It's pretty standard procedure for anyone interested in the metrics of their viral marketing to use clicks. Of course, it's viral marketing, and so is the fact that what their product does is not discussed on their websites, so that people like us end up discussing it in places like here.

But they did something useful for me, by warning me quickly of something that could have been potentially very damaging (it wasn't in my case, all of my passwords, including my Gawker commenting password, are isolated). Gawker only JUST sent me an email about it. Right now, I'm certainly more interested in what Hint.io is trying to sell me than in whatever "news" Gawker's blogs are reporting right now.

Hi Everyone. Hi Ruth.

I just wanted to shed some light on why we felt it necessary to warn Gawker users.

Before hint, I built a large portion of the authentication and ecommerce systems for WSJ and its extended offerings (http://www.linkedin.com/pub/matt-gagnon/1/825/167). It is very common for people to share credentials across websites. And many of those websites have credit cards or even banking systems tied to them. Any type of data like that contained in the gawker breach moves very quickly online and those interested in this type of data understand its value when connected to other accounts.

You can see a mild example of what I'm talking about here:

We'd like to apologize to those who felt the email was "spammy". However, there was no way for us to determine who on the list would be offended and we felt the potential, down-the-road hassle for others(financial or otherwise) outweighed the immediate inconvenience of an extra email in someone's inbox.

To give you a data point: of the emails we sent, 0.00049% have been indicated as spam.

The links in that email did contain tracking, but they weren't intended as so or malicious. The goal was to get the email out as quickly as possible and some of the software we had at the ready was already coded to add that tracking to the links automatically.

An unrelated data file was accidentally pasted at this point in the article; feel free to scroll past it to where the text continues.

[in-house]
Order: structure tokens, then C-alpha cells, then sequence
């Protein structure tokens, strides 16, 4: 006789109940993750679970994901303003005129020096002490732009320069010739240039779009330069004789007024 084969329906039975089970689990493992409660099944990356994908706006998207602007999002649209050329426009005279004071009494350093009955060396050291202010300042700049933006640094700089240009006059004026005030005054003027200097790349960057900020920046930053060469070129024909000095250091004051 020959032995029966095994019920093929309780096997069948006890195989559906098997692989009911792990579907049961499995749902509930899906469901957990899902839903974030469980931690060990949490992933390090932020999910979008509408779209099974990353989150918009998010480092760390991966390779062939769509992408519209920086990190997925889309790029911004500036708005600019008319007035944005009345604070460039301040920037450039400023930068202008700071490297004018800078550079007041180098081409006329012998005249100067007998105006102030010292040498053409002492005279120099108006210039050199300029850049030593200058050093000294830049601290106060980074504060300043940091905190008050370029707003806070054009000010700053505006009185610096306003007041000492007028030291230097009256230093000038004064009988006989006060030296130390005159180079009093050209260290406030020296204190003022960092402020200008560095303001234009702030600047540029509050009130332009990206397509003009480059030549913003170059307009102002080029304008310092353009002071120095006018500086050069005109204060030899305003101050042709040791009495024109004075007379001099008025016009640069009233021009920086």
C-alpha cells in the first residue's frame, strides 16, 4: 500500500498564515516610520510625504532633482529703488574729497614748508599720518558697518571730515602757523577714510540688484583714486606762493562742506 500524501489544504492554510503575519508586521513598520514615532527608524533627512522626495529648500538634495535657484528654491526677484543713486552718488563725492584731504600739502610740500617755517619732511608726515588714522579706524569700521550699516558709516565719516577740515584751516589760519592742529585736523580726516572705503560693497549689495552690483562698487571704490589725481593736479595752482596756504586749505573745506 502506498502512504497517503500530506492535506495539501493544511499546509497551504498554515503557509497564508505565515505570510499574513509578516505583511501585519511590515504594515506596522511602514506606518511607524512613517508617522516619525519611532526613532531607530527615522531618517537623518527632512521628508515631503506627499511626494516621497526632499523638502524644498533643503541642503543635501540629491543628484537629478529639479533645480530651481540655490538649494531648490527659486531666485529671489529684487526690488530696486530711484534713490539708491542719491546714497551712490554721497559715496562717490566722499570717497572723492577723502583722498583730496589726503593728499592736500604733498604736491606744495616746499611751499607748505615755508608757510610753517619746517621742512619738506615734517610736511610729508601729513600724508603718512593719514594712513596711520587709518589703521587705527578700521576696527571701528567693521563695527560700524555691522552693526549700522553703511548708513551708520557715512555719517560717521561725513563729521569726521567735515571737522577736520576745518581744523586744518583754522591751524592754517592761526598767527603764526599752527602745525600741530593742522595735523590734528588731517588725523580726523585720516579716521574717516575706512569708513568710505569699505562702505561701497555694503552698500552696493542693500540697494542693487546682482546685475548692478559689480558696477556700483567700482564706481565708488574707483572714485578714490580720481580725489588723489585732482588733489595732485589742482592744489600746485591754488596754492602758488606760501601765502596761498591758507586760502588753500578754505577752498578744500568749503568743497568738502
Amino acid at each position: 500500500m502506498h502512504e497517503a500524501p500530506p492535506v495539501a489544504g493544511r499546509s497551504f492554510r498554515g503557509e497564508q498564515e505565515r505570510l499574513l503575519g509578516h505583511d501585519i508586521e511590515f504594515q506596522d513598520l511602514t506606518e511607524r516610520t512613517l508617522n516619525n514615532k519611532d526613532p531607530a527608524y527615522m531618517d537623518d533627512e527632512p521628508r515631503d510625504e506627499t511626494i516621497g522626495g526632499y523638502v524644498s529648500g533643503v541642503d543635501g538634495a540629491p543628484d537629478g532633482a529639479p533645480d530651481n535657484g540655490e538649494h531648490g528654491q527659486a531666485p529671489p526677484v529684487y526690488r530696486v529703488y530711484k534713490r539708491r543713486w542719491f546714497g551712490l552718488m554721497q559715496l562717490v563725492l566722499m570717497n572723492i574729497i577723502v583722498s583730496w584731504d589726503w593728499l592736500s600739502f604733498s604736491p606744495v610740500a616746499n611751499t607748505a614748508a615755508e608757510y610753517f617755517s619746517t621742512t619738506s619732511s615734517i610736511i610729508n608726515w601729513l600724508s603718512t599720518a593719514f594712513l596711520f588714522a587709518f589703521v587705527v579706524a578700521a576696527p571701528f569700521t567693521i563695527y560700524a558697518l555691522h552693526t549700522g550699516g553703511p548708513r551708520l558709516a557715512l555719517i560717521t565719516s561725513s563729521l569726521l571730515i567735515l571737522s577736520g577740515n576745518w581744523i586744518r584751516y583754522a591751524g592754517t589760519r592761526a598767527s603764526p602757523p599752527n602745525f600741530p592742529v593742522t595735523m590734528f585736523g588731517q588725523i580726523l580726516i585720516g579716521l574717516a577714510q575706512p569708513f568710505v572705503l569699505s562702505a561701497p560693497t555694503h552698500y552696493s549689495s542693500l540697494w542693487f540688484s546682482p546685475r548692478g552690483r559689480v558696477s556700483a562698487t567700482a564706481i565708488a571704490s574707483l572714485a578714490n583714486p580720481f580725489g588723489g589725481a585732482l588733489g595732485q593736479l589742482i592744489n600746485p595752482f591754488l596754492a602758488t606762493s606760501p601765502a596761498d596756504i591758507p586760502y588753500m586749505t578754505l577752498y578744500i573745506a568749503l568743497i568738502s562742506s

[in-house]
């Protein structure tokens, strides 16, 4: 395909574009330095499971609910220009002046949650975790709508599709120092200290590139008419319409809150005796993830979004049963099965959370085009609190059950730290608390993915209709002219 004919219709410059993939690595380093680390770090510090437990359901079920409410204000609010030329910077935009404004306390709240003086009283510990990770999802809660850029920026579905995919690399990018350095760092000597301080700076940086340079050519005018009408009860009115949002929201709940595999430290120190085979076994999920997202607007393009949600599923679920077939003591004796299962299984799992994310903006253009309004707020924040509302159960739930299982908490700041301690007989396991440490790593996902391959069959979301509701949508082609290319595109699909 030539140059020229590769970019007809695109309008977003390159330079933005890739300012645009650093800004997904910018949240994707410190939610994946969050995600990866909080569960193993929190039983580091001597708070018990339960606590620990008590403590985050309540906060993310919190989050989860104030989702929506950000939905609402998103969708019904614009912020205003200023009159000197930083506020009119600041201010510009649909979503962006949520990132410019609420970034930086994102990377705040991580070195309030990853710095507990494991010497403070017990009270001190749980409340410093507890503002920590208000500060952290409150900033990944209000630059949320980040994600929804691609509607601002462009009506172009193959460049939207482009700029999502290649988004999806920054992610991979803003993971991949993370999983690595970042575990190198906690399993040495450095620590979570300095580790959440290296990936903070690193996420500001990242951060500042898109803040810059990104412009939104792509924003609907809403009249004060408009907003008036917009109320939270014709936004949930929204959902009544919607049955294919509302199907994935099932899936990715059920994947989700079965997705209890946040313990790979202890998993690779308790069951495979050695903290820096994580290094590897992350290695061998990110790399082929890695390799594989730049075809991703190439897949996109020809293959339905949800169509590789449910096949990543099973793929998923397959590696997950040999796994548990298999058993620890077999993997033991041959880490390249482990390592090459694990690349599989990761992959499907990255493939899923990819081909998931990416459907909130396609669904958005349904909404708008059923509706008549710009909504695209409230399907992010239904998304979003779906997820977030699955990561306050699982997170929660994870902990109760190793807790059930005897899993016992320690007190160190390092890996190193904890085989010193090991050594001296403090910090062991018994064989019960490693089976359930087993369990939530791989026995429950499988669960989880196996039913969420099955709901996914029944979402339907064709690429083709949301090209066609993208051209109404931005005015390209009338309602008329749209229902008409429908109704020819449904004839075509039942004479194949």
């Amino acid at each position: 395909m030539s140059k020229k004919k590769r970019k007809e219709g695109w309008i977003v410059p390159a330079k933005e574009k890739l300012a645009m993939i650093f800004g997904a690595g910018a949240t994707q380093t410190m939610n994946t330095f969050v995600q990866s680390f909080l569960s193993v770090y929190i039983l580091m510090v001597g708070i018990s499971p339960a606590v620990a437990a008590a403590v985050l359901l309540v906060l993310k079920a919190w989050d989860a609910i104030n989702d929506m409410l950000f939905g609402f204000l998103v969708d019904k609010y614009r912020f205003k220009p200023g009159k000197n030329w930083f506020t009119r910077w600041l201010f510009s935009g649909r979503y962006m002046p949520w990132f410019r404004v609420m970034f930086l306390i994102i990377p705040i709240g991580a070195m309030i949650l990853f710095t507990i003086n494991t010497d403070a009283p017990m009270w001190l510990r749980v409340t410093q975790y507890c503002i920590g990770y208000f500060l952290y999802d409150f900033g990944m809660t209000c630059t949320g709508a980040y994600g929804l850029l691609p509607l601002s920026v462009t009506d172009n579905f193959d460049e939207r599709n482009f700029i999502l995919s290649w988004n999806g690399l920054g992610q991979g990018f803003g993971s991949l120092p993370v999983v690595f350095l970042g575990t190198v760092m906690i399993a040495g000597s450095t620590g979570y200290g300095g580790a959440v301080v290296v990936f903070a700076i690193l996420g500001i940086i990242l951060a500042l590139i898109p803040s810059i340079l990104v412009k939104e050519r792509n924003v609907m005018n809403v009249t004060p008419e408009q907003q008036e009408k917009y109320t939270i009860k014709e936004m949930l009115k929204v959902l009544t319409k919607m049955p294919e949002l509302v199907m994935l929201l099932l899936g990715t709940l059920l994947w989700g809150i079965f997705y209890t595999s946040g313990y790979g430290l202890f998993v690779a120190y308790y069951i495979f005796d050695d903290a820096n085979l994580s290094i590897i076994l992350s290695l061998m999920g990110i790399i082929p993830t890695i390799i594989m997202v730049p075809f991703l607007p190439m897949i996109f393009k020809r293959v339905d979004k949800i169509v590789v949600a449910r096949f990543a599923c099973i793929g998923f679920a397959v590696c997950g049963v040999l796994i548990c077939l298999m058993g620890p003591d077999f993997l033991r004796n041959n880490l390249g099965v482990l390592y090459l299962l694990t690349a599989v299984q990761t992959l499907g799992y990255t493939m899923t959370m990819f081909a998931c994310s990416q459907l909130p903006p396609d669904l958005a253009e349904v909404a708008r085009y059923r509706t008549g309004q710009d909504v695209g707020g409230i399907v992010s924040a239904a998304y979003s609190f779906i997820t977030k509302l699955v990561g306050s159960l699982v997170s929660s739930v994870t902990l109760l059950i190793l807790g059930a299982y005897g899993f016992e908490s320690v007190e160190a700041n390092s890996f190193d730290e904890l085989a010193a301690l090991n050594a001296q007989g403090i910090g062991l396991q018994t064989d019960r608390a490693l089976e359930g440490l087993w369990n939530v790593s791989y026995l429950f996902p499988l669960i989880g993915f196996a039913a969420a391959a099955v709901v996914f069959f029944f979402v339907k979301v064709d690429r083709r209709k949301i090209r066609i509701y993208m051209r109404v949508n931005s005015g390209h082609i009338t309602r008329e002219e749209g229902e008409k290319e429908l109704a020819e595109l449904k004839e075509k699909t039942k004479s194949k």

We temporarily stored the emails to notify those affected. All email addresses have been permanently deleted from our system.

If you or anyone has any other questions, feel free to email me at mattgagnon@hint.io



Just out of curiosity, when Hint leaves stealth mode, will it be competing with Gawker Media?

Matt--Thanks for coming over to clarify the Hint POV. But why did you choose to send it from Hint instead of from, "Hi, I'm Matt Gagnon, and here's what happened and why I'm sending this"? I assume the answer is that it was an opportunity to put the name of your new project in front of a ton of people very quickly, unless this sort of thing will be Hint's purpose.

And of course, if that was the intention, it worked--I have to admit, I am quite curious to see what Hint turns out to be, beyond the vague description that's there.

How can anyone be interested or even remotely curious in a website after they pull something like this?

@Jonathan Kamens: We will not be competing with Gawker Media or any of its sibling properties.

Ruth- Admittedly we wrote the email very quickly as we could already see the data being widely distributed across the web. In retrospect, having received lots of feedback from the internet community, we would have phrased the email differently.

I can't say much about Hint as it's still in private beta, and likely will be for a couple more months, but the problem we're solve is somewhat related: how do we make sure information that we need to know gets to us when we need to know it.

I started getting the strange email saying that since gawker was compromised, that I should change my password at hint.io blah blah blah...I think this whole debacle just hints at a future where we are all given bar codes stamped on our foreheads that web cams read for authentication.

I have no webcam.
Anyway, it would never work. The barcode could be fake, unreadable, or the webcam could be feed with fake imagery.

The whole hint io thing is more than likely a multi level marketing plan, get rich quick plan, selling scam, look at this and buy it scam or buy these goods and become a millionaire in ten days flat by selling this drek to other people scam.

These guys obtained these e-mails addresses from the torrents on pirate bay, then bulk mailed everyone on the lists. What really annoyed me is that the e-mail had tracking links in it. This is not a legitimate business, its scummy scambot spam.

Ruth Seulhe - are you working for these guys because you seem to be defending them a lot.

Its a scam. End of.

Creative Commons LicenseThis work is licensed under a Creative Commons Attribution-Share Alike 3.0 Unported License.